The problems in Greece and the consequential fear over the future stability of the Eurozone have done little to help the market for promotional USB memory sticks. Whist stability in this sector is only likely to be of any interest to the relatively small number of companies that operate in it across Europe it is a sector that has seen more than its fair share of price challenges of late.
If you ever wondered why very few companies selling branded USB memory sticks put prices on their web sites forcing you to contact them for a price (which of course not everyone wants to do or has the time or inclination to do) it’s simply because the core costs of the product that dictate the sales price are inextricably linked to the currency exchange markets, the commodity markets and consumer sentiment.
Flash memory (including the flash memory used to make USB memory sticks) is traded as a commodity just like coffee, tea and oil so it is subject to daily price swings as the traders that deal in it judge global market conditions. Prices are fixed in USB dollars ($) so any for companies in the UK any weakness in Sterling (GBP – £) against the USD ($) pushes up the price up and finally seasonal purchasing patterns lead to supply shortfalls and rising prices.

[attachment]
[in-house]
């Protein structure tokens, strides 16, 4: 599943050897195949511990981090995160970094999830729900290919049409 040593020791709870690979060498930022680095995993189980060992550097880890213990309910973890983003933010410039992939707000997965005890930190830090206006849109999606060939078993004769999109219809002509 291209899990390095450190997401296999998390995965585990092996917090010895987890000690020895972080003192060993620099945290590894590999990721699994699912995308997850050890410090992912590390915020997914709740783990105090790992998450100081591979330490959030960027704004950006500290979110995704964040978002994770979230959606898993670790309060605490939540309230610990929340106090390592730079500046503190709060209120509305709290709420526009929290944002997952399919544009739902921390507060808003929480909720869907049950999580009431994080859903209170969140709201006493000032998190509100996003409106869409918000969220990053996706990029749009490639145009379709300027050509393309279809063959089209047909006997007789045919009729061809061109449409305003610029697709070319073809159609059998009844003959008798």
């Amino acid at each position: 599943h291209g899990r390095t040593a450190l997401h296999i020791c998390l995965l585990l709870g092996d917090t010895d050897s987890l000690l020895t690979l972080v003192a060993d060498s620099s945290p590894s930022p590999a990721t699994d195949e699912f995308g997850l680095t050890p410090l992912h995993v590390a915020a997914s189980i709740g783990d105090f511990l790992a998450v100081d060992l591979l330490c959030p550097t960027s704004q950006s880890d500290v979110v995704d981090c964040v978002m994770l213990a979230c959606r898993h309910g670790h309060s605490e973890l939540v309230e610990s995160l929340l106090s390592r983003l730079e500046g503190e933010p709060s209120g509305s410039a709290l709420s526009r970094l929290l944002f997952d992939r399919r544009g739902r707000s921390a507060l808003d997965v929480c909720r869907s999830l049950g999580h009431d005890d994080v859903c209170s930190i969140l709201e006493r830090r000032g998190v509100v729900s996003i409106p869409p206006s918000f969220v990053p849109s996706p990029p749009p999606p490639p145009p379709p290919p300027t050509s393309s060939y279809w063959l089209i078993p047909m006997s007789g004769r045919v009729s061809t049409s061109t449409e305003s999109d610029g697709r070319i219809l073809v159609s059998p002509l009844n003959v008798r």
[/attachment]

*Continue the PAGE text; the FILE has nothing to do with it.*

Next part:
With all of these “fluid” elements coming together companies that sell USB sticks can typically only take the risk of fixing their prices every day and it is simply not practicable to change prices daily on their web sites.
Hopefully the decision in yesterday Greece elections to support the pro-bailout parties will help restore some stability to the markets and in particular the currency markets. Nervousness about the situation across the whole of the eurozone and in particular the possibility of Greece voting to leave the EU had pushed the pound (GBP – £) down from around $1.6 a couple of weeks ago to $1.53. This has a direct impact on the cost of branded USB memory sticks which when combined with concerns about future demand (based on market sentiment) has led to further price volatility.
Ironically in the middle of all of this prices for USB sticks with a larger memory capacity have dropped like a stone. Prices for 8GB and 16GB are have fallen by well over 50% in the last couple of months and although there are “mutterings” of the prices going back up it’s unlikely they will ever return to their former highs.
As ever the best advice if you are looking to buying branded USB memory sticks is to speak to a reputable supplier that understand the market dynamics and can offer you some professional advice on when and what to buy.